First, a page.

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How Utah small business can plan for a coronavirus disruption

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Derek Miller, president and CEO of the Salt Lake Chamber and Downtown Alliance, speaks at the Utah Economic Outlook and Public Policy Summit at the Salt Lake Marriott Downtown at City Creek in Salt Lake City on Friday, Jan. 18, 2019.

Kristin Murphy, Deseret News

SALT LAKE CITY — As individuals and businesses work to mitigate the potentially debilitating impacts of COVID-19, one Utah business leader says the best way to make changes while still trying to run a business that doesn’t endanger workers or customers is to behave the same way that individuals are behaving now as they try to stay healthy.

“That is by implementing best practices at a business. Let people work from home. Be liberal in your leave policies so that you’re encouraging people to stay home if they’re sick, and certainly not unintentionally encouraging him to come to work if they’re sick,” said Salt Lake Chamber President and CEO Derek Miller, who is also on the Utah COVID-19 Community Task Force.

“Then we talk about contingency planning and employee redundancy. Businesses ought to be doing these contingency plans now. In fact, they should have been doing it last week and they should be implementing them now.”

He said by identifying workers who are essential operationally, businesses can increase efficiency and maintain a healthier workplace and workforce.

“The important thing is that if they do that, then what we will do as a community (and) as a state is we will flatten out that curve of people getting the sickness,” he said. “When we flatten out the curve, it will minimize the economic impact both in depth as well as the duration of the impact.”

He said the main message is “preparation defeats panic.” He added that in such a delicate and potentially disastrous situation, being overly prepared is a much better alternative to poor preparation.

Miller noted that COVID-19 is wreaking havoc in some countries, while other nations who tackled the problem sooner have been able to diminish the proliferation of the illness, which is the illustration from which the United States should model its efforts.

“We see examples like in Italy, where their health care system has been overwhelmed,” he said. “But we also see examples like in Taiwan where they’ve been actually able to flatten that curve, slow down the spread. We want to follow the Taiwan model.”

He said Utahns should also take heed of Gov. Gary Herbert’s recommendations of avoiding large gatherings, particularly if you have an underlying illness. He said vigilance will serve people well by preventing a prolonged outbreak.

“This is the thing that’s going to help us take our medicine today so that we’re well tomorrow, both in a literal sense, as well as in an economic and business sense,” Miller said. 

Meanwhile, a report in SmallBizTrends indicates that 27% of businesses expect the coronavirus to have a moderate to high impact on their revenue and just over half are preparing for a significant economic decline. In response to those findings, a local analyst has suggestions for local small businesses forced to contend with the disrupting effects the illness is having on Utah.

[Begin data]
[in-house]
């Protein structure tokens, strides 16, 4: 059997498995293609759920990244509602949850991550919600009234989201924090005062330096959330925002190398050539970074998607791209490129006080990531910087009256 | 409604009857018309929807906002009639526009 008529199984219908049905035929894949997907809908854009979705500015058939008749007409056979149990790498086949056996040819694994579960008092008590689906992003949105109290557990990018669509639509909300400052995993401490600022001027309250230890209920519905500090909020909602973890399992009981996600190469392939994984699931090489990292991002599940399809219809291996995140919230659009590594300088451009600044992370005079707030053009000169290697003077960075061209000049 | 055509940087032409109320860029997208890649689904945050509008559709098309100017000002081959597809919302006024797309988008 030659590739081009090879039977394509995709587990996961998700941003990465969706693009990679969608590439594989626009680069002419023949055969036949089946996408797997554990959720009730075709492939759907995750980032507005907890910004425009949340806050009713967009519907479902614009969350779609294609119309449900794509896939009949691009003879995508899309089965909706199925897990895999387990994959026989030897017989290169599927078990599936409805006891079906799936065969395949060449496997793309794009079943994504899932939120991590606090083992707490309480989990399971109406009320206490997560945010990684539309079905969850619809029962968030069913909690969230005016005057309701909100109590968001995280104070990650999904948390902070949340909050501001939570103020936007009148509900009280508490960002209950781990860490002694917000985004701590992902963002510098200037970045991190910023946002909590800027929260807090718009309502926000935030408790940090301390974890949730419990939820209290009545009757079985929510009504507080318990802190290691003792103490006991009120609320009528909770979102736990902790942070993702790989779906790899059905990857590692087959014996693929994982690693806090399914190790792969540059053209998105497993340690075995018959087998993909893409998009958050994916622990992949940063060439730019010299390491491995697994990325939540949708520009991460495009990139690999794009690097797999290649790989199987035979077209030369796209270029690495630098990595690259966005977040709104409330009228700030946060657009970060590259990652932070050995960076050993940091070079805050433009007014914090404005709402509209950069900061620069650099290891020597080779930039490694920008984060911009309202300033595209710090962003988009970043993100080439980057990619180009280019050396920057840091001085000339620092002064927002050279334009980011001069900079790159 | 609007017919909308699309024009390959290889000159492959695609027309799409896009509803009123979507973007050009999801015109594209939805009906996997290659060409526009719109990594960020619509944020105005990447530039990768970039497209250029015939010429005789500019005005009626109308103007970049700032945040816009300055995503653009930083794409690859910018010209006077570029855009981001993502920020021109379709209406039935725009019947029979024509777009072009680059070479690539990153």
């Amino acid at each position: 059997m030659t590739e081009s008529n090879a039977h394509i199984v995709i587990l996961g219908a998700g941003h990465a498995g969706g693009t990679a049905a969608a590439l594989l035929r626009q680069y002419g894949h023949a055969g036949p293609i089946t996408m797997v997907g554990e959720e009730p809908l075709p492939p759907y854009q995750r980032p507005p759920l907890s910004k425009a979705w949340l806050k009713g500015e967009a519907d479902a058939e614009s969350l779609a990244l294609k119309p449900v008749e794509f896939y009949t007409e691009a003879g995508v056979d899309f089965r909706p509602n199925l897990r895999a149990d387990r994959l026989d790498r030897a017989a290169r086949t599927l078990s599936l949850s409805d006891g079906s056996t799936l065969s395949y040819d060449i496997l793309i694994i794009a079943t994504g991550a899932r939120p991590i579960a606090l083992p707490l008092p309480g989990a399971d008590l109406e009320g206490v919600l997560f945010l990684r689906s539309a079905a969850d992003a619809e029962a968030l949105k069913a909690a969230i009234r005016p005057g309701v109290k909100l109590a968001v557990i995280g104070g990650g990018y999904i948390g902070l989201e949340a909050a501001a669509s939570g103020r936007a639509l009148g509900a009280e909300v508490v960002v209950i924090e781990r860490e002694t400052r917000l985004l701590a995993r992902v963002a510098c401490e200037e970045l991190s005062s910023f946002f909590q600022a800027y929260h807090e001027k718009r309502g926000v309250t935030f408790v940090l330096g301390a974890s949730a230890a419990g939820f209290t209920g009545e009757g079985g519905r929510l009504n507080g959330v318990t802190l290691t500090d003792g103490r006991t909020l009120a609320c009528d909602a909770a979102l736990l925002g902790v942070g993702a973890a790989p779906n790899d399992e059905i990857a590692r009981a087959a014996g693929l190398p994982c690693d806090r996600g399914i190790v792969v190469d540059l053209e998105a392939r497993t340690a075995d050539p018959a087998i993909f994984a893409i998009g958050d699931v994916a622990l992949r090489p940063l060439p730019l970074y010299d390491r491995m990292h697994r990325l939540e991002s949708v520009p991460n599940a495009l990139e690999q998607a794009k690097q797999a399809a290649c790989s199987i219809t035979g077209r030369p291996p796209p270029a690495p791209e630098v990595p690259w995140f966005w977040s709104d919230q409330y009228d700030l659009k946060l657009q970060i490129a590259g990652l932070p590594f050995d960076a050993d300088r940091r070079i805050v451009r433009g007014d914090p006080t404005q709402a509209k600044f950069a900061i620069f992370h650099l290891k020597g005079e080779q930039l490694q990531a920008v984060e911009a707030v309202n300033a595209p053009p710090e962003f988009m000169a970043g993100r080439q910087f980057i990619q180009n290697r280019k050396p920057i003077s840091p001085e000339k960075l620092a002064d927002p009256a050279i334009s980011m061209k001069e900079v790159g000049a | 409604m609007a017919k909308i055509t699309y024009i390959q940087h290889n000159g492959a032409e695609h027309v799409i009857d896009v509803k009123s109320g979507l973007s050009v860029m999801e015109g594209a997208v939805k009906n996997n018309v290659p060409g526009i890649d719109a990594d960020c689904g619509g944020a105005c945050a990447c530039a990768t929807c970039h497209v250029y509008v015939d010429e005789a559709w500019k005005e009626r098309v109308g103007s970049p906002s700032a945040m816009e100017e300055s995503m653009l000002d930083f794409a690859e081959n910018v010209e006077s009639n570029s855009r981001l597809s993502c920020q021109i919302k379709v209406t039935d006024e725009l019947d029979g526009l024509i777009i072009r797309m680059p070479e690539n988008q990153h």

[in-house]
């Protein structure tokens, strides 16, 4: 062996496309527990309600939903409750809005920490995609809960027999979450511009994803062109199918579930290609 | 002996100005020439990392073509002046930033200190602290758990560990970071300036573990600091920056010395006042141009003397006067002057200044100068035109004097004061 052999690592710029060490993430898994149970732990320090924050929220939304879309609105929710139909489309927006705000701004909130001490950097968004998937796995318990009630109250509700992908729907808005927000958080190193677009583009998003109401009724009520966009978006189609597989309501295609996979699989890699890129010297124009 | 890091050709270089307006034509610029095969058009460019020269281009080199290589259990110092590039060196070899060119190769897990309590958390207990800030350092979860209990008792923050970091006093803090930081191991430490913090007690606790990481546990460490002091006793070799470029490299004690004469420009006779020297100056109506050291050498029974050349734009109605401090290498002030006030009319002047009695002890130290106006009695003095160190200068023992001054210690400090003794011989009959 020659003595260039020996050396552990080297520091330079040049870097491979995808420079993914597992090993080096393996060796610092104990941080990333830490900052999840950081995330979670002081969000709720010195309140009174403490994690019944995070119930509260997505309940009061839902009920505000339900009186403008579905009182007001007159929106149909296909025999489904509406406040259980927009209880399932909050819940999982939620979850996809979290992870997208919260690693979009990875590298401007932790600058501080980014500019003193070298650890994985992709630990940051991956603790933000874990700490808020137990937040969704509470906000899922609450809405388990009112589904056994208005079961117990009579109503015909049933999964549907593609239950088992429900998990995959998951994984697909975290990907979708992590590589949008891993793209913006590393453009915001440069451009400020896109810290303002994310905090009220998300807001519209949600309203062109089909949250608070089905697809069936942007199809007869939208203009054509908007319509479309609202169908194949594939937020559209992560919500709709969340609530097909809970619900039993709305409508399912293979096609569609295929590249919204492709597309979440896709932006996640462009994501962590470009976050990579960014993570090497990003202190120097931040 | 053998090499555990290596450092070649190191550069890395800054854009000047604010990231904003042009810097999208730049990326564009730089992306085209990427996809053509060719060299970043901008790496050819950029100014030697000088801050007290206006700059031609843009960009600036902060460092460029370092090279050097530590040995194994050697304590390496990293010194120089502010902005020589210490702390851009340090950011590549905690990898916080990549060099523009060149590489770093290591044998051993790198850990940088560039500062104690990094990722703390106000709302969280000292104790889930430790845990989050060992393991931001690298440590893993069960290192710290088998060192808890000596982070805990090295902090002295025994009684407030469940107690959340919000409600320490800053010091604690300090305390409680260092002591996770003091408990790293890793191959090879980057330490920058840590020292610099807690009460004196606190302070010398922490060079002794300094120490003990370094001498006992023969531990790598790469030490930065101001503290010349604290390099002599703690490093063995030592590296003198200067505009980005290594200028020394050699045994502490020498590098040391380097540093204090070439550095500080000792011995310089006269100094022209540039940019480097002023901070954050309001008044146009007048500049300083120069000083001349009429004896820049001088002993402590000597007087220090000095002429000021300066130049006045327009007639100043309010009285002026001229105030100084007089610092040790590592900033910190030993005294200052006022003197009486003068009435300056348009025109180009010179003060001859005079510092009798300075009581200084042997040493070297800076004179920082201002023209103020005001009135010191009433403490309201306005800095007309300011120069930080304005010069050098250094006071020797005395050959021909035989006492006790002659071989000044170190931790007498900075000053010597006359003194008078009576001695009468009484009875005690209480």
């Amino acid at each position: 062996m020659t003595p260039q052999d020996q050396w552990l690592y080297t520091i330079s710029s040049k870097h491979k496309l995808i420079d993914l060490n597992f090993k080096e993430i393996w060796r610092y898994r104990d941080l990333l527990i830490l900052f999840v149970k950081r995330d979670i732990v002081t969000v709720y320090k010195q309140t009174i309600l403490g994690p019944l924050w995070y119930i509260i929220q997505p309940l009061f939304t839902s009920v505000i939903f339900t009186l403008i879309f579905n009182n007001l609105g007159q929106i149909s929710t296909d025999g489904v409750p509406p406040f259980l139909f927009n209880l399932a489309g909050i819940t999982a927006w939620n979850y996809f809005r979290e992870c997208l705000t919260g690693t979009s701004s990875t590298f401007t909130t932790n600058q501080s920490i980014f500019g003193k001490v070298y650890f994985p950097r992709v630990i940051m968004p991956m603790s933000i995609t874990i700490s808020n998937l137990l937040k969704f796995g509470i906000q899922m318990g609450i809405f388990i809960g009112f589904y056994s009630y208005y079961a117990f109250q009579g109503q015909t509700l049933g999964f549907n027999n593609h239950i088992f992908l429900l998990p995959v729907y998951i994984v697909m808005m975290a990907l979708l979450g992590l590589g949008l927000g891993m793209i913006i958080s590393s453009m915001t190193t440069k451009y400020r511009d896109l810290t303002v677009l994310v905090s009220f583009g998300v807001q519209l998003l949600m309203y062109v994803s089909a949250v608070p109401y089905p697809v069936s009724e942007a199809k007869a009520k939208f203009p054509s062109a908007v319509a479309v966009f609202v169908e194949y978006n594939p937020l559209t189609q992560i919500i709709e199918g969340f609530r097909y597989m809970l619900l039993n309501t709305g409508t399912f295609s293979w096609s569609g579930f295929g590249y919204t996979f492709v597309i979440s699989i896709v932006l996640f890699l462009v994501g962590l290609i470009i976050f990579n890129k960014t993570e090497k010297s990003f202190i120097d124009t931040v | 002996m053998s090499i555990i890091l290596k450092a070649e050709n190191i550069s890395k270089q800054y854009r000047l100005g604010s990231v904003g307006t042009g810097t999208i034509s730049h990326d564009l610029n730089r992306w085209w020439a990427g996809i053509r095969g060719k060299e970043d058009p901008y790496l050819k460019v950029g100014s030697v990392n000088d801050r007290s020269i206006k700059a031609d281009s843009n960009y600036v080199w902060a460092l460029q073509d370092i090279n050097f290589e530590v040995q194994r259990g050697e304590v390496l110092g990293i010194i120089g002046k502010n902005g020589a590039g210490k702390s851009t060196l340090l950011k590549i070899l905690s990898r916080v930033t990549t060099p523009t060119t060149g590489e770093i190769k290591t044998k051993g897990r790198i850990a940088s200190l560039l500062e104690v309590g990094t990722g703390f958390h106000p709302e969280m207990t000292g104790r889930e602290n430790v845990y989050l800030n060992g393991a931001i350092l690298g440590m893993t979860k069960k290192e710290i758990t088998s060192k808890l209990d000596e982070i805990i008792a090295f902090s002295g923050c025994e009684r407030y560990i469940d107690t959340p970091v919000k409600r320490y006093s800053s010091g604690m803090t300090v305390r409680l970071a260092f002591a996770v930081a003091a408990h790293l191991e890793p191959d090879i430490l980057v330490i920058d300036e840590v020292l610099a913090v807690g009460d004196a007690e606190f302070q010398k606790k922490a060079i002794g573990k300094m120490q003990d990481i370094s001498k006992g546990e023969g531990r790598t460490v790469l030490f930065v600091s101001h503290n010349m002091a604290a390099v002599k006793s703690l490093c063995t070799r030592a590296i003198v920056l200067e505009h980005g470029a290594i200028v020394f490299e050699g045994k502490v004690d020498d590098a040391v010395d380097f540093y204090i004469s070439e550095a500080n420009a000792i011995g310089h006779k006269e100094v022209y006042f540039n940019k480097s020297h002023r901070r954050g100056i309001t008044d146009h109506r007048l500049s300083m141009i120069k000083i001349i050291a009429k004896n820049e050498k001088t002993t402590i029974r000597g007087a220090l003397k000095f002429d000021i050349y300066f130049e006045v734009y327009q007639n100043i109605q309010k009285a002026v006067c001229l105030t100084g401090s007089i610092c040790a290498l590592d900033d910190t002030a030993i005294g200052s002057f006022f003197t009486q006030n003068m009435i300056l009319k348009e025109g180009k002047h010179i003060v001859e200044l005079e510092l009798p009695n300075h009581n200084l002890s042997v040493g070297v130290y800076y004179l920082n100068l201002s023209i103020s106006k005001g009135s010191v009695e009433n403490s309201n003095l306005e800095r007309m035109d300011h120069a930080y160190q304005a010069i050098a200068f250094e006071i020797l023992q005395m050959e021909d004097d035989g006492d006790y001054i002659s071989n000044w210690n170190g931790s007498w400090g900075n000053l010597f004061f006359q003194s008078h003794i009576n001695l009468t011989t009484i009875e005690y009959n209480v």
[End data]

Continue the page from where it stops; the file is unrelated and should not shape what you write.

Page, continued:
Troy Scott, director of business payments and technology for Zions Bank, said there are measures that small businesses can implement to help reduce virus-related impacts on their enterprises, including using online tools to maintain business continuity and planning.

“People getting their arms around technology is really going to help us move forward and do business as usual,” he said.

“People are just going to have to work with technology and be smarter about how they’re conducting meetings, whether it be through a Skype or a conference call, or WebEx or whatever it may be,” he said, adding that businesses will have to use technology in the most effective manner possible to continue to operate as closely to usual as they can.

Also if widespread disruption prevents physical trips to a company’s financial institution, which many small businesses still do, it will be critical to have digital access for making deposits and payments remotely, he said.

Another key recommendation is to make plans to pay employees no matter where they are. Rather than issuing paper checks, employers should work with their bank to set up electronic methods for paying employees, such as direct deposit, he said.

Small businesses should conduct a thorough audit of their existing financial systems, he advised. Having a system that requires minimal or no downtime will keep the business running smoothly throughout a crisis and auditing the existing system could reveal possible weaknesses that need to be corrected, she said.

Lastly, Scott advised using technology to protect businesses from online fraudsters seeking to capitalize on coronavirus fears.

“(Criminals) are going to try to do something where they create an opportunity to make money and pull money out of your account,” Scott said. “This is a real good time for everybody to step back look at what they have in place to prevent fraud.”